Central Venous Catheter (CVC)

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INTRODUCTION

Central Venous Catheter (CVC) is a catheter placed into a large vein to obtain an intravenous access. Its use has become indispensable in the management of critically ill patients. Central venous catheters are used for hemodynamic monitoring, measurement of Central Venous Pressure, hemodialysis / plasmapheresis and in setting of difficult peripheral venous access in critically ill patients. Despite its benefits, central venous catheters have drawbacks as well. Insertion of central venous catheters can be associated with mechanical complications like arterial puncture, hematoma formation and pneumothorax and hemothorax. Late complications include catheter related bloodstream infection and catheter related local infection.
Earlier
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This technique had the advantage of use of thinner bore needles, less vessel wall damage and less risk of extravasations. This technique is still the benchmark in terms of placement of the central venous lines. The use of this technique provides greater safety in internal jugular and subclavian vein cannulation. (2) It is also used in various non-vascular interventions like tumour biopsy/ embolization, percutaneous cholangiogram, percutaneous nephrostomy etc. (3)
Central venous catheters can be inserted through a proximal central vein commonly the internal jugular, subclavian or femoral vein, or through a peripheral vein. The catheter is threaded through the vein till the tip reaches a large vein near the heart. The tip of the central venous catheter lies in the superior vena cava, the right atrium or the inferior vena cava.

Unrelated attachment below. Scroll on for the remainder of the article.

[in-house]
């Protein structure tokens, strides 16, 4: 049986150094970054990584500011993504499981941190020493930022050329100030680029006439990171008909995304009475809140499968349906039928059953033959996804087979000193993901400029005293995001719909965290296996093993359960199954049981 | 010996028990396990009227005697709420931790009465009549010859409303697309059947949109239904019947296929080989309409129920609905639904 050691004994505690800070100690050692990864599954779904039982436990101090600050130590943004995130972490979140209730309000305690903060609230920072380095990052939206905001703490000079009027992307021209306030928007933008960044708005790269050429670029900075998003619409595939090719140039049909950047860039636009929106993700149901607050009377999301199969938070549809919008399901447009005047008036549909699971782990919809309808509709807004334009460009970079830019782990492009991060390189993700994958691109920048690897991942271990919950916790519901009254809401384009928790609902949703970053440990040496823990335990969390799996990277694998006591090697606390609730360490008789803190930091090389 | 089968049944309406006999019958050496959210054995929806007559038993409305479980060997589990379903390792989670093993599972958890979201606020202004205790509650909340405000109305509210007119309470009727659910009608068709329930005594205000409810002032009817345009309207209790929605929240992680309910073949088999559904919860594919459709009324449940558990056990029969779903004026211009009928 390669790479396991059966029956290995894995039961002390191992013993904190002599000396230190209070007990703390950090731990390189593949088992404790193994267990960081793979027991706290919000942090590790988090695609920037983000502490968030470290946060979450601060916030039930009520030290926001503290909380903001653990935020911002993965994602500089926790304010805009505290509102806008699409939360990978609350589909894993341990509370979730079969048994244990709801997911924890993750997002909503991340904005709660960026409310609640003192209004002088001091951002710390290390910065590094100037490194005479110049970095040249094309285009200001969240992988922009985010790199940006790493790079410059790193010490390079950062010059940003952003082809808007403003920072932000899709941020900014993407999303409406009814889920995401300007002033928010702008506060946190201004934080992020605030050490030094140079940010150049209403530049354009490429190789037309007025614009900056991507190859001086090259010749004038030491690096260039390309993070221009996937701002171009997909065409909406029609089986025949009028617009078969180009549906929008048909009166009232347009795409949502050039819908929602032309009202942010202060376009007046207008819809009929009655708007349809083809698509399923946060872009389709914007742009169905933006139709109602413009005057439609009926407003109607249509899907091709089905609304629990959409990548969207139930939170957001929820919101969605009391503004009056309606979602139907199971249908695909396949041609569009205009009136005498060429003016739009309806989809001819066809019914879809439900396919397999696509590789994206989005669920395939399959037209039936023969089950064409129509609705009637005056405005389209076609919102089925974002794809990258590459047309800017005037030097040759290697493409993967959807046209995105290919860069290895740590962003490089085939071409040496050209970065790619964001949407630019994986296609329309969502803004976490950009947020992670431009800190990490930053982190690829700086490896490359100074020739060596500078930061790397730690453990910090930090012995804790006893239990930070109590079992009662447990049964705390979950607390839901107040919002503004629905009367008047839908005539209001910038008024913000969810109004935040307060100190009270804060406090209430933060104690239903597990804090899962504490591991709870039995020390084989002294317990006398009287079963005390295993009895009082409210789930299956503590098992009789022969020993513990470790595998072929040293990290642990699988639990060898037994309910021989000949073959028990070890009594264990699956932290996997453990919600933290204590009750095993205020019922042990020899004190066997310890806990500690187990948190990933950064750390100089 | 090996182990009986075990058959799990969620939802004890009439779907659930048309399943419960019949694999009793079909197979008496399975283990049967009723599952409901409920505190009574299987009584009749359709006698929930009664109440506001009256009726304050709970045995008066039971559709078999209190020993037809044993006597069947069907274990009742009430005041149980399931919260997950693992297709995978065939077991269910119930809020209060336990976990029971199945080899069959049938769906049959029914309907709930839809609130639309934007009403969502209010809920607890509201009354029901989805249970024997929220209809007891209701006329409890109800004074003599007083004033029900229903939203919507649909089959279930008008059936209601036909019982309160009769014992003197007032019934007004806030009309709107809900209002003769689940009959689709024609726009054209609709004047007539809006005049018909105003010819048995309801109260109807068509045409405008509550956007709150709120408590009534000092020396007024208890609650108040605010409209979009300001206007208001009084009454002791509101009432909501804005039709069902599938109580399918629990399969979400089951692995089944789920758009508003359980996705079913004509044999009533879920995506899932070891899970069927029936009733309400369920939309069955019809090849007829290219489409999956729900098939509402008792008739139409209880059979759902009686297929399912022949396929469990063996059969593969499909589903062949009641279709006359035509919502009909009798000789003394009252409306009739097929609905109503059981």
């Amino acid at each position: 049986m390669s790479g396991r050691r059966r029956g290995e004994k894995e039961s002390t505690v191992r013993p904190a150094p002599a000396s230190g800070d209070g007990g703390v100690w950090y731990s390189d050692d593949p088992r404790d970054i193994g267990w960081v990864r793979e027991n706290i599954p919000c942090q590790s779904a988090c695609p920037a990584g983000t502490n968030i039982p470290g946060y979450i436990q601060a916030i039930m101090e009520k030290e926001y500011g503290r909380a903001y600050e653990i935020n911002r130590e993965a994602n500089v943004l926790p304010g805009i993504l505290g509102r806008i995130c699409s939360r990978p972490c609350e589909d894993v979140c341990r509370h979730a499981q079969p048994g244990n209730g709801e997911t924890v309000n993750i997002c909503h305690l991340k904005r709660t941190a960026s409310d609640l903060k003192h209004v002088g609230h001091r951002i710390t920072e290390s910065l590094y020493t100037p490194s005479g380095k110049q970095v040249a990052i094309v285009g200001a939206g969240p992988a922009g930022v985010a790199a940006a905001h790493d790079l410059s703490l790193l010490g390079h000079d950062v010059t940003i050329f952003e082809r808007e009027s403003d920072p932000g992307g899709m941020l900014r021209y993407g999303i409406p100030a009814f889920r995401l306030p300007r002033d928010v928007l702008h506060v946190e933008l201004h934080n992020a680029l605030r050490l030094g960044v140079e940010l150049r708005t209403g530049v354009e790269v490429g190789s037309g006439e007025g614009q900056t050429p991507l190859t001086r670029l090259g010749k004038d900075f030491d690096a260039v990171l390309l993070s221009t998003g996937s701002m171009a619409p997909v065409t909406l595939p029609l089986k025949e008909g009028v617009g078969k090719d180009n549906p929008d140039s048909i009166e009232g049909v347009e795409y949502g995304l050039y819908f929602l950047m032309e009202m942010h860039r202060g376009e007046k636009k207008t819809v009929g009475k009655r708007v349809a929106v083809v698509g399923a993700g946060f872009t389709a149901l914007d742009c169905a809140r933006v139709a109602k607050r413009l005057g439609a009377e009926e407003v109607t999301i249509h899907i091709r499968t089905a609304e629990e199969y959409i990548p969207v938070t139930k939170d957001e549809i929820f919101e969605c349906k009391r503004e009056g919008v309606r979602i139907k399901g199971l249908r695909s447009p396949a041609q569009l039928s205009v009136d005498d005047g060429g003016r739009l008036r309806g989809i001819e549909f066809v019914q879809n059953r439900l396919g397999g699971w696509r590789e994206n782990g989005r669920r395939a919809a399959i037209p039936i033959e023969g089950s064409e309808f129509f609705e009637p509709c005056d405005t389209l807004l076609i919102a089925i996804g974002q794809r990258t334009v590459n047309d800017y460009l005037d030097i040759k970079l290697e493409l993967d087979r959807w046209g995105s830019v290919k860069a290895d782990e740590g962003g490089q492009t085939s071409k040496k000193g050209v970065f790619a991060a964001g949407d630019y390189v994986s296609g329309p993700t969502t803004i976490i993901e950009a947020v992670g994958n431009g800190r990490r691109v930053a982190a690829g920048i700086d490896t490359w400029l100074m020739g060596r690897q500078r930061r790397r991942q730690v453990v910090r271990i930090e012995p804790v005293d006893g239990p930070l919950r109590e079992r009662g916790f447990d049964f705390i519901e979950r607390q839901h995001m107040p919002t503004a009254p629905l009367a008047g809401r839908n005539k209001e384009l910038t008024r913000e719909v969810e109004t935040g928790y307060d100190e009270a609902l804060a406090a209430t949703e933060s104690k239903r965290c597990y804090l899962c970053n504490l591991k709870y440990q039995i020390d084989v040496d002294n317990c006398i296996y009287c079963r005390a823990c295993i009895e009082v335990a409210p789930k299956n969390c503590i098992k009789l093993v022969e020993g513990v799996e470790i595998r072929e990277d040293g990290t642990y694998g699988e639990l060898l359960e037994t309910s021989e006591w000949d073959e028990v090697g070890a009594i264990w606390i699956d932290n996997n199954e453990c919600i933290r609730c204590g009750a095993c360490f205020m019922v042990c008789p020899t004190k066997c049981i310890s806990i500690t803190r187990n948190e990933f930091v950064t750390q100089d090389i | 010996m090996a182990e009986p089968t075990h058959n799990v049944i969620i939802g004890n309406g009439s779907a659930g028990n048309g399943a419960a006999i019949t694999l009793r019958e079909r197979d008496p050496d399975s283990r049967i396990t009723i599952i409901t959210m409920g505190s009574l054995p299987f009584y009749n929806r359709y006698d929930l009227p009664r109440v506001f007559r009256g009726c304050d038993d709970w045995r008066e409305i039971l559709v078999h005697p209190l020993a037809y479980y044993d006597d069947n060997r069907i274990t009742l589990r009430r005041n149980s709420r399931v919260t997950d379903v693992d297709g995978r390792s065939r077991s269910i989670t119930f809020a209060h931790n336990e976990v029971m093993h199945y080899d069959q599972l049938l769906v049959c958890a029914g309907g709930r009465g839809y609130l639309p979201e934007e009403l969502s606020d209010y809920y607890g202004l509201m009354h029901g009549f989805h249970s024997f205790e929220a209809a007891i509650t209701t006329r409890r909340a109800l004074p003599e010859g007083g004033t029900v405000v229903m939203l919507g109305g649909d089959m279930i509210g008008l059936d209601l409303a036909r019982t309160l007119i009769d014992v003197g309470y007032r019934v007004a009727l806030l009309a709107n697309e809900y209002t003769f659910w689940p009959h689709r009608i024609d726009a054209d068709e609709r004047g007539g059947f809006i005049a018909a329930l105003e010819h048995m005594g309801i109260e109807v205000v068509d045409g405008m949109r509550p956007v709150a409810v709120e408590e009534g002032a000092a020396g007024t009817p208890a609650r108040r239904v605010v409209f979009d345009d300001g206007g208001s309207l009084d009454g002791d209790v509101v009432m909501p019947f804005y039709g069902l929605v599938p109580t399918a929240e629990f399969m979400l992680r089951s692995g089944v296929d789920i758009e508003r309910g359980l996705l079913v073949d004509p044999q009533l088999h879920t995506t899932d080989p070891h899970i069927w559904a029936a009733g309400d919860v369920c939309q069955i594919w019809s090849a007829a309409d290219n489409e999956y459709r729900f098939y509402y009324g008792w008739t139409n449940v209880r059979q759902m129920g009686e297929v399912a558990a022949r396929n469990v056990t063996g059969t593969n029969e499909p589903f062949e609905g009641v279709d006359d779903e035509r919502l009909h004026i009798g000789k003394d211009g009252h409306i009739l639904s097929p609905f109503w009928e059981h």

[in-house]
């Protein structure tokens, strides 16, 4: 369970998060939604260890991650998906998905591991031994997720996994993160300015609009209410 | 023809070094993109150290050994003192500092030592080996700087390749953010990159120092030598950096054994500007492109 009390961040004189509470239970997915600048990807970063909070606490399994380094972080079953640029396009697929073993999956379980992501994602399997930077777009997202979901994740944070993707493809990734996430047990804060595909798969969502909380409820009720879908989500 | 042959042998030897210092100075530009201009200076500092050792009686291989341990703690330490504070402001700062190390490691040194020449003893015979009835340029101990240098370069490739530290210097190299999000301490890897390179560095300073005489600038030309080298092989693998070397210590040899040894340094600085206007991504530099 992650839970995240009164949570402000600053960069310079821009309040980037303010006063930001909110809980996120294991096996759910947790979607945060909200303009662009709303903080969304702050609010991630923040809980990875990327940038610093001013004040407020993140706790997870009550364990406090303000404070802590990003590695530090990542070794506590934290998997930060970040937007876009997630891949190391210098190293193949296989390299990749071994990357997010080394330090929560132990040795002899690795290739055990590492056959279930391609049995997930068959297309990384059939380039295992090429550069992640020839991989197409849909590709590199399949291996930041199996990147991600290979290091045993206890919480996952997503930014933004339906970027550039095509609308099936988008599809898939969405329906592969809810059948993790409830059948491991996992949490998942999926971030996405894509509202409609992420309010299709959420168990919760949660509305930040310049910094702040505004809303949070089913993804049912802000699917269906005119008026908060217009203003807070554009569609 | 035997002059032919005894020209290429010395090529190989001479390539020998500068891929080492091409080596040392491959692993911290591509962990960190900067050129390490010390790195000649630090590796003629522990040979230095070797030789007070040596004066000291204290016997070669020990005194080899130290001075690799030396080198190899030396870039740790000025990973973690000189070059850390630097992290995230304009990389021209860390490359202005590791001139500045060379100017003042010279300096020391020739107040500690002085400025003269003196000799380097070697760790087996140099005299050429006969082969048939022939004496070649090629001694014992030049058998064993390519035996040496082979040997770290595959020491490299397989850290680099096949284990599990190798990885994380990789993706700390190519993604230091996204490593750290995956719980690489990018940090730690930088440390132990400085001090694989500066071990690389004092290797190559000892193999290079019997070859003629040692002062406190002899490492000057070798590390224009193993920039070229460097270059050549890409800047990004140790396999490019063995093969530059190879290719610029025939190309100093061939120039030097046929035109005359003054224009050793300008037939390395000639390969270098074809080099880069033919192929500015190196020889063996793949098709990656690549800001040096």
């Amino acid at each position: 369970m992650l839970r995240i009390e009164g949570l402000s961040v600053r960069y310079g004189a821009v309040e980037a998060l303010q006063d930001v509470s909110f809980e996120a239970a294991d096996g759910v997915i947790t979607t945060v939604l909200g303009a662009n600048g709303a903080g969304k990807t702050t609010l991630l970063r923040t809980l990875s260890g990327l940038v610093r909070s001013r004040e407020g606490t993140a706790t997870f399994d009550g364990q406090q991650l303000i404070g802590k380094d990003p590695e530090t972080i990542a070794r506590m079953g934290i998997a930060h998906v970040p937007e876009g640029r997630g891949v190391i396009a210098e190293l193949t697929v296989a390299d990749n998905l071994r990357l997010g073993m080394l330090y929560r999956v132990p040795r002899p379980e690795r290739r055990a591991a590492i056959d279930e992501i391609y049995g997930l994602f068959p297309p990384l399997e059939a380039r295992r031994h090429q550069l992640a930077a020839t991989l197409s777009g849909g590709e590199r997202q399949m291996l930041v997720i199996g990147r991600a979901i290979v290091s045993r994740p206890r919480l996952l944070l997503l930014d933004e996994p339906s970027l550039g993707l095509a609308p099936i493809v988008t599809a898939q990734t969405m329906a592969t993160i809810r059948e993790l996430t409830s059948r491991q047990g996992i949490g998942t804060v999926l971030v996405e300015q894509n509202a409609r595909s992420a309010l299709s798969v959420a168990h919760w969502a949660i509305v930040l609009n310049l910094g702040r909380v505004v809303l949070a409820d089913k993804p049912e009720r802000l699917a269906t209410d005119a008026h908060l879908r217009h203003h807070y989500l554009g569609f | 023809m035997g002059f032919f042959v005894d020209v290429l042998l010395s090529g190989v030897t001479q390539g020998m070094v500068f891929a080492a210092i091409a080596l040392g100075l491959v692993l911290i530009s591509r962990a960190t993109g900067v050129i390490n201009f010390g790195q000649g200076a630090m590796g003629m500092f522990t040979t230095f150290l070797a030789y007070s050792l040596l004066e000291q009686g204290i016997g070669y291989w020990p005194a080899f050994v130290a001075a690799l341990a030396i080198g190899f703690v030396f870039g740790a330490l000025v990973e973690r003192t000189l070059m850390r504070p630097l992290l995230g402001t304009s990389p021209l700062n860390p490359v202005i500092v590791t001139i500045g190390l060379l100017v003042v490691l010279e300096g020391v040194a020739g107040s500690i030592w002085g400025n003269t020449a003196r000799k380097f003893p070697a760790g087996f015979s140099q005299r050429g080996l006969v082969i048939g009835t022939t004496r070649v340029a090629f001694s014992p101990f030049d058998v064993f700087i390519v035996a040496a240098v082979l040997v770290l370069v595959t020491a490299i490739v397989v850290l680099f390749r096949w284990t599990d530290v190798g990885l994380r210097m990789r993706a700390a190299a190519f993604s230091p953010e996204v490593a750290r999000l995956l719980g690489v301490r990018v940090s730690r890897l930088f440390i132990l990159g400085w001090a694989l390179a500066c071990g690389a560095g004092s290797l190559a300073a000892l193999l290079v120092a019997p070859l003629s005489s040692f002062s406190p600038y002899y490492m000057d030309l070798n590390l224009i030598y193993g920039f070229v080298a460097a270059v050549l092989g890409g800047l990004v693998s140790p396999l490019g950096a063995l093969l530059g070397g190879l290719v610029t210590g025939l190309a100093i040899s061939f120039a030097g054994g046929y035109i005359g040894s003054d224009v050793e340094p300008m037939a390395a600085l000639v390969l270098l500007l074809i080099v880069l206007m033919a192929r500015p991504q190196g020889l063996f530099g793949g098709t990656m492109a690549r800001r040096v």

Central venous catheters are used for rapid administration of medications, fluids, blood products and parenteral nutrition to the patient. They are also used to measure central venous pressure. Central venous catheters may have up to five lumens.
Central venous catheters can be associated with thrombosis, infectious complication and mechanical complications during insertion. An ideal central venous catheter should have ease of insertion, low thrombogenecity and a low rate of infectious complications.
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The preferred site of insertion of a central venous catheter depends on various factors including the skill and expertise of the operator and the availability and experience in ultrasound guided insertion of catheter. Patient related factors including risk of bleeding and pneumothorax and the urgency of placement of the central venous catheter also play a role in determining the site of insertion of the central venous

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